When visiting the City of St. Louis, three main options, all fee-based, exist for parking: garage, lot or metered. Garage and lot parking can cost anywhere from a dollar an hour to $20 per visit. As for metered parking, the Parking Commission, a division of the Treasurer department, oversees approximately 10,000 parking meters whose operation and cost depends on the day of the week. Monday through Saturday parking meters are in operation from 8:00 a.m. to 7:00 p.m., with the exception of “multispace” meters that are in effect 24-hours a day; on Sundays and certain city holidays, all metered parking is free. Currently, the city is field testing new meters that will allow the use of cash, credit cards and even your mobile phone to pay for parking. With the number of violations in the hundreds of thousands each year, parking fees combined with fines that range from $10 to $100 create a steady revenue source for the city.

Compiled from information provided by the Parking Violations Bureau (P.V.B.), the City of St. Louis municipal court system and alleged violators themselves, data shows an inordinate number of vehicles ticketed despite parked legally at the time. The majority, but not all, were parked at meters on weekends during free periods; yet, they have been cited for a variety of alleged violations of city ordinances that include fire lane violations, parking near a mailbox and general prohibited parking. According to alleged violators, the qualifying justification for issuing the ticket was not a factor present at the time; categorically, the fine schedule and appeal procedure is as puzzling, if not more, to these violators as the infractions for which they have been cited. As outlined by the P.V.B., a parking ticket must be paid within 15 days of issuance to avoid additional fees; if the ticket is not suspended or payment is not received within those 15 days, the fine increases by 100% the original amount; after 45 days, the fine increases 300% of the original amount. Despite being in the process of appealing the citation, a number of those ticketed have had their fines double and triple between the date of issuance and a scheduled appeal hearing. Some see it as an unfair practice with only one purpose:  revenue generation, through a means city officials know that most will just pay.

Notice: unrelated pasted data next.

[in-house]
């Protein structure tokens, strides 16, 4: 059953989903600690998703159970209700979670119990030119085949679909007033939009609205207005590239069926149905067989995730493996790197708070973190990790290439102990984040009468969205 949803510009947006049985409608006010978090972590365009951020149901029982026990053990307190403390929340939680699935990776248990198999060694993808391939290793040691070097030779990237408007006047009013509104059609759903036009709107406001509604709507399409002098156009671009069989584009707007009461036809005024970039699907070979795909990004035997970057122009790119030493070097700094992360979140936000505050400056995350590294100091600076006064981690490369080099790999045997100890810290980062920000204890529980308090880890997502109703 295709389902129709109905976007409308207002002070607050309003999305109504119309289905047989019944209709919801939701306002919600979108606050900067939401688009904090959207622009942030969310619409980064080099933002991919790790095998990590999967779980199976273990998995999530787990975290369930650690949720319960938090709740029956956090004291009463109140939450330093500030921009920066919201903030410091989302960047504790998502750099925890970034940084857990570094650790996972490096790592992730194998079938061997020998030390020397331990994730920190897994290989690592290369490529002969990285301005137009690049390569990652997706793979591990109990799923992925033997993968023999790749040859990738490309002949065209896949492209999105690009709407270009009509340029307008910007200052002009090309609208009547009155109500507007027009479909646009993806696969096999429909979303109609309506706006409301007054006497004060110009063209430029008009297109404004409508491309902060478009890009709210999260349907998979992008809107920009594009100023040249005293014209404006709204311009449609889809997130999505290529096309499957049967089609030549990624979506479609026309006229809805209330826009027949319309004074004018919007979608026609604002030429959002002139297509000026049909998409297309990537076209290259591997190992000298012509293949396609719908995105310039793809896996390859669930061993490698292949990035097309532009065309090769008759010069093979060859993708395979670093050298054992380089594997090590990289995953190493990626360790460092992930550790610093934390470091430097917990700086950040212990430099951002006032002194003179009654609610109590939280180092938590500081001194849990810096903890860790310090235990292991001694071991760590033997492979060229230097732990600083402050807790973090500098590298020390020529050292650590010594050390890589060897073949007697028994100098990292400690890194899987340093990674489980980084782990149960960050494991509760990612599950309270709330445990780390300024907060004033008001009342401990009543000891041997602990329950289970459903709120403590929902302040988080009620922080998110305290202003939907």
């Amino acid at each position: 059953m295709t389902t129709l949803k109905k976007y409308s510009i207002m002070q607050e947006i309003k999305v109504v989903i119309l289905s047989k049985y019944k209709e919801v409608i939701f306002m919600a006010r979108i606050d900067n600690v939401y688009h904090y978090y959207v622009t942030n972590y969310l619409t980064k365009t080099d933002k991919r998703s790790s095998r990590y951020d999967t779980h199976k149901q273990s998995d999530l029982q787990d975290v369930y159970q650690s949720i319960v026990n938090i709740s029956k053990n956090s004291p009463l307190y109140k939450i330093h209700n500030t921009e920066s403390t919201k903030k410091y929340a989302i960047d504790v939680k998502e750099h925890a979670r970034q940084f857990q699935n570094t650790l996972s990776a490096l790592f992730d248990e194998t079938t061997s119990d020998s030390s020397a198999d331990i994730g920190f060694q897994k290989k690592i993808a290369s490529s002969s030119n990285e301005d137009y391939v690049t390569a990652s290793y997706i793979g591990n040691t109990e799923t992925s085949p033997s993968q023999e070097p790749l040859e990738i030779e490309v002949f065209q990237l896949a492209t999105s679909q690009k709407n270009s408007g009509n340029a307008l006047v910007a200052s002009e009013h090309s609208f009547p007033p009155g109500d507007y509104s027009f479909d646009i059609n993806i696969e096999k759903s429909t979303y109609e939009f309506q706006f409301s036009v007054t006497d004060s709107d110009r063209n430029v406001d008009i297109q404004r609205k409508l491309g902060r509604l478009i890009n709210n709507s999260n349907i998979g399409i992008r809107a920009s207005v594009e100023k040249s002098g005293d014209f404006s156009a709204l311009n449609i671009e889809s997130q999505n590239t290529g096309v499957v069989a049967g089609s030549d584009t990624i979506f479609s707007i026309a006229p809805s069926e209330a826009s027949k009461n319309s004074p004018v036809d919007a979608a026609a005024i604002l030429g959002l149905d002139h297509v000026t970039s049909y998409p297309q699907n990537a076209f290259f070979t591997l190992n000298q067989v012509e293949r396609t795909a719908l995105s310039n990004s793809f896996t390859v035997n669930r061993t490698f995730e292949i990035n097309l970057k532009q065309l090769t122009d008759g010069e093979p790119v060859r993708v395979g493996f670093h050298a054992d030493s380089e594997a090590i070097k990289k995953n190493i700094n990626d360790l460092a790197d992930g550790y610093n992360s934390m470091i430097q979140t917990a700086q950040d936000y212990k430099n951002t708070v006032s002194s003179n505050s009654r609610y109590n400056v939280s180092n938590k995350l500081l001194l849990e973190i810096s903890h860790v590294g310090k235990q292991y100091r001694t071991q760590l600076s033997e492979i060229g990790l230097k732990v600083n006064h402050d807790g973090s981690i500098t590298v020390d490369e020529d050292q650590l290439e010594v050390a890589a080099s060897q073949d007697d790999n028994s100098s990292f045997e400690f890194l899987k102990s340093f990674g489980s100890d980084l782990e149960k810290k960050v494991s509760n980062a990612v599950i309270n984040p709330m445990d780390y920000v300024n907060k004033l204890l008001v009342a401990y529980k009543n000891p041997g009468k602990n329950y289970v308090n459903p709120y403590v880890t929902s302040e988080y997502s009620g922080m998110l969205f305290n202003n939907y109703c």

Now, the use of red light and speed cameras has raised questions in both the city and county. Are these simply for public safety, or further means to raise revenue thinly justified by it as critics contend? Like the city, a handful of municipalities in the county currently face legal challenges over their red light cameras; a similar battle has been taking place across the state in Kansas City. While the courts continue to debate their constitutionality – the most recent concerning the city’s red light cameras – several members of the Missouri General Assembly have introduced legislation not only to regulate but also to outright ban the use of either. Co-sponsored by Representatives Bryan Spencer (R-Wentzville), Ron Hicks (R-St. Peters) and Michael Frame (D-Eureka), House Bill 1533 would prohibit automated traffic enforcement systems; similarly, House Bill 1557 and Senate Bill 746, would exempt from the license point system any violations resulting from such systems. More intriguing, Senate Bill 540, introduced by Senator Joseph Keaveny (D-St. Louis), seeks to raise the fine for seat belt violations from $10 to $50. There is no indication whether the increase would go toward a seat belt safety education fund, or simply into municipal coffers as a non-moving violation that many motorists simply would pay rather than dispute in court. All would take effect starting August 28, 2014; presently, none are scheduled for hearing or on the respective legislature calendar.